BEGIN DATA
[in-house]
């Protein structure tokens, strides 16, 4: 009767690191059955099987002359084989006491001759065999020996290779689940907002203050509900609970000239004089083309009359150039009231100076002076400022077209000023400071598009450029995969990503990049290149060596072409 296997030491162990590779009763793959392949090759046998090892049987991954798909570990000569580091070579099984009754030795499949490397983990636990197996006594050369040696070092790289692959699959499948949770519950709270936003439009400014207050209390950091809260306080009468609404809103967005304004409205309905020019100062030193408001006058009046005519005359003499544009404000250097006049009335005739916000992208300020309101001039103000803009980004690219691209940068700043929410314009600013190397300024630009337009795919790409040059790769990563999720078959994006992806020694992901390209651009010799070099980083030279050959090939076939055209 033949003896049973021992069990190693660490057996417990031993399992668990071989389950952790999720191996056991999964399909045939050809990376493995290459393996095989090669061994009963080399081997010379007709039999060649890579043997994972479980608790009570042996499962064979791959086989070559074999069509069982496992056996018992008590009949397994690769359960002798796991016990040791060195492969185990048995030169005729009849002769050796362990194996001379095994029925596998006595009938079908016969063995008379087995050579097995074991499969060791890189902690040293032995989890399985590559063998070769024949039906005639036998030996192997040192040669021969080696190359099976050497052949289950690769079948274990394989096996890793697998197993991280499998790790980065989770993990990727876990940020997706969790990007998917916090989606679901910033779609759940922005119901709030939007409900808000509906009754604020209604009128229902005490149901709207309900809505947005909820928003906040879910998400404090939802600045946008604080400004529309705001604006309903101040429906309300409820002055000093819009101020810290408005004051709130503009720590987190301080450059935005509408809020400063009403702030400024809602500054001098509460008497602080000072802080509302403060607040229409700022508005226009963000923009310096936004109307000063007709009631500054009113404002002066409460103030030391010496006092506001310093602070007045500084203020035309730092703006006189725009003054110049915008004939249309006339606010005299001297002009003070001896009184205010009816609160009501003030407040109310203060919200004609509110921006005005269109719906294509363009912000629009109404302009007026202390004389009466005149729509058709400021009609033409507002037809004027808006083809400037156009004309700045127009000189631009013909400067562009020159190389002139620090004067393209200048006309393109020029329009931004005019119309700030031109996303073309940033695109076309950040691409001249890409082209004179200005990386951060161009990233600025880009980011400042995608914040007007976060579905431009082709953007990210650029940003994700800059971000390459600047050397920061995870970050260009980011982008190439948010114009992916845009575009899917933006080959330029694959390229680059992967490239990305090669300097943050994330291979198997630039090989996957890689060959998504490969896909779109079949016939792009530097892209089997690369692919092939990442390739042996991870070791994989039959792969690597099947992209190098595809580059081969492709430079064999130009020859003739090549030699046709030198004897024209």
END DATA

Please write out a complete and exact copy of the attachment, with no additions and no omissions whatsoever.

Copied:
[in-house]
């Protein structure tokens, strides 16, 4: 009767690191059955099987002359084989006491001759065999020996290779689940907002203050509900609970000239004089083309009359150039009231100076002076400022077209000023400071598009450029995969990503990049290149060596072409 296997030491162990590779009763793959392949090759046998090892049987991954798909570990000569580091070579099984009754030795499949490397983990636990197996006594050369040696070092790289692959699959499948949770519950709270936003439009400014207050209390950091809260306080009468609404809103967005304004409205309905020019100062030193408001006058009046005519005359003499544009404000250097006049009335005739916000992208300020309101001039103000803009980004690219691209940068700043929410314009600013190397300024630009337009795919790409040059790769990563999720078959994006992806020694992901390209651009010799070099980083030279050959090939076939055209 033949003896049973021992069990190693660490057996417990031993399992668990071989389950952790999720191996056991999964399909045939050809990376493995290459393996095989090669061994009963080399081997010379007709039999060649890579043997994972479980608790009570042996499962064979791959086989070559074999069509069982496992056996018992008590009949397994690769359960002798796991016990040791060195492969185990048995030169005729009849002769050796362990194996001379095994029925596998006595009938079908016969063995008379087995050579097995074991499969060791890189902690040293032995989890399985590559063998070769024949039906005639036998030996192997040192040669021969080696190359099976050497052949289950690769079948274990394989096996890793697998197993991280499998790790980065989770993990990727876990940020997706969790990007998917916090989606679901910033779609759940922005119901709030939007409900808000509906009754604020209604009128229902005490149901709207309900809505947005909820928003906040879910998400404090939802600045946008604080400004529309705001604006309903101040429906309300409820002055000093819009101020810290408005004051709130503009720590987190301080450059935005509408809020400063009403702030400024809602500054001098509460008497602080000072802080509302403060607040229409700022508005226009963000923009310096936004109307000063007709009631500054009113404002002066409460103030030391010496006092506001310093602070007045500084203020035309730092703006006189725009003054110049915008004939249309006339606010005299001297002009003070001896009184205010009816609160009501003030407040109310203060919200004609509110921006005005269109719906294509363009912000629009109404302009007026202390004389009466005149729509058709400021009609033409507002037809004027808006083809400037156009004309700045127009000189631009013909400067562009020159190389002139620090004067393209200048006309393109020029329009931004005019119309700030031109996303073309940033695109076309950040691409001249890409082209004179200005990386951060161009990233600025880009980011400042995608914040007007976060579905431009082709953007990210650029940003994700800059971000390459600047050397920061995870970050260009980011982008190439948010114009992916845009575009899917933006080959330029694959390229680059992967490239990305090669300097943050994330291979198997630039090989996957890689060959998504490969896909779109079949016939792009530097892209089997690369692919092939990442390739042996991870070791994989039959792969690597099947992209190098595809580059081969492709430079064999130009020859003739090549030699046709030198004897024209």